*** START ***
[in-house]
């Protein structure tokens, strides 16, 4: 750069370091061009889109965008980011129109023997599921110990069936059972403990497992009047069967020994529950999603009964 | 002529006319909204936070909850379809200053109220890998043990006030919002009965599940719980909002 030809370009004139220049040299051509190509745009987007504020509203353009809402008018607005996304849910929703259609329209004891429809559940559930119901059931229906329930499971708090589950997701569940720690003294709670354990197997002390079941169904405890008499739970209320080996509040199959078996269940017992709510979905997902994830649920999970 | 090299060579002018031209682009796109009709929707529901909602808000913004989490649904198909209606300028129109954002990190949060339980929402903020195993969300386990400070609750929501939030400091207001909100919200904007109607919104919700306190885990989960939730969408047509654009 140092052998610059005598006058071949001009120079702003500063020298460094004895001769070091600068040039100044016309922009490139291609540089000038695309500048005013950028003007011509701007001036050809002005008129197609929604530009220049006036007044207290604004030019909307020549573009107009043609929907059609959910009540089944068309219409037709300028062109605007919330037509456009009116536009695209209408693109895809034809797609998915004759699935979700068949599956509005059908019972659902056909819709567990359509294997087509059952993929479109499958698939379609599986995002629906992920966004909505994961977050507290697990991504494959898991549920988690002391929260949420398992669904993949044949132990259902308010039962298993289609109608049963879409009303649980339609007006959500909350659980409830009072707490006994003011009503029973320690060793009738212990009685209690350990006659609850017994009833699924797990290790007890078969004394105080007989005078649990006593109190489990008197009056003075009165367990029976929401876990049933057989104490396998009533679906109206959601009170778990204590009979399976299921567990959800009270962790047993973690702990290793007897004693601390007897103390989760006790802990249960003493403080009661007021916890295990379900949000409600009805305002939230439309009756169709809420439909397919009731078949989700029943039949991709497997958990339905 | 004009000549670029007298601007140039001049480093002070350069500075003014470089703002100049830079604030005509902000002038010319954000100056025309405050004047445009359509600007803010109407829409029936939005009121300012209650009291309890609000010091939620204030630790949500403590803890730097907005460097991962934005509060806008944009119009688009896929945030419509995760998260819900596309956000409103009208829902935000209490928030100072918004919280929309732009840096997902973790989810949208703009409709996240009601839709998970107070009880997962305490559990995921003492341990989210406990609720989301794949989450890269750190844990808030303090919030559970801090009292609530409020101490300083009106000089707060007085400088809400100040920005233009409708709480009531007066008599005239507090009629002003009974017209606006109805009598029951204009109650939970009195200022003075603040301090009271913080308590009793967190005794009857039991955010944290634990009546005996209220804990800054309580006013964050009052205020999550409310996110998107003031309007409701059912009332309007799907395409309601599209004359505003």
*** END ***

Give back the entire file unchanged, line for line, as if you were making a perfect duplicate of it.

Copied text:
[in-house]
């Protein structure tokens, strides 16, 4: 750069370091061009889109965008980011129109023997599921110990069936059972403990497992009047069967020994529950999603009964 | 002529006319909204936070909850379809200053109220890998043990006030919002009965599940719980909002 030809370009004139220049040299051509190509745009987007504020509203353009809402008018607005996304849910929703259609329209004891429809559940559930119901059931229906329930499971708090589950997701569940720690003294709670354990197997002390079941169904405890008499739970209320080996509040199959078996269940017992709510979905997902994830649920999970 | 090299060579002018031209682009796109009709929707529901909602808000913004989490649904198909209606300028129109954002990190949060339980929402903020195993969300386990400070609750929501939030400091207001909100919200904007109607919104919700306190885990989960939730969408047509654009 140092052998610059005598006058071949001009120079702003500063020298460094004895001769070091600068040039100044016309922009490139291609540089000038695309500048005013950028003007011509701007001036050809002005008129197609929604530009220049006036007044207290604004030019909307020549573009107009043609929907059609959910009540089944068309219409037709300028062109605007919330037509456009009116536009695209209408693109895809034809797609998915004759699935979700068949599956509005059908019972659902056909819709567990359509294997087509059952993929479109499958698939379609599986995002629906992920966004909505994961977050507290697990991504494959898991549920988690002391929260949420398992669904993949044949132990259902308010039962298993289609109608049963879409009303649980339609007006959500909350659980409830009072707490006994003011009503029973320690060793009738212990009685209690350990006659609850017994009833699924797990290790007890078969004394105080007989005078649990006593109190489990008197009056003075009165367990029976929401876990049933057989104490396998009533679906109206959601009170778990204590009979399976299921567990959800009270962790047993973690702990290793007897004693601390007897103390989760006790802990249960003493403080009661007021916890295990379900949000409600009805305002939230439309009756169709809420439909397919009731078949989700029943039949991709497997958990339905 | 004009000549670029007298601007140039001049480093002070350069500075003014470089703002100049830079604030005509902000002038010319954000100056025309405050004047445009359509600007803010109407829409029936939005009121300012209650009291309890609000010091939620204030630790949500403590803890730097907005460097991962934005509060806008944009119009688009896929945030419509995760998260819900596309956000409103009208829902935000209490928030100072918004919280929309732009840096997902973790989810949208703009409709996240009601839709998970107070009880997962305490559990995921003492341990989210406990609720989301794949989450890269750190844990808030303090919030559970801090009292609530409020101490300083009106000089707060007085400088809400100040920005233009409708709480009531007066008599005239507090009629002003009974017209606006109805009598029951204009109650939970009195200022003075603040301090009271913080308590009793967190005794009857039991955010944290634990009546005996209220804990800054309580006013964050009052205020999550409310996110998107003031309007409701059912009332309007799907395409309601599209004359505003």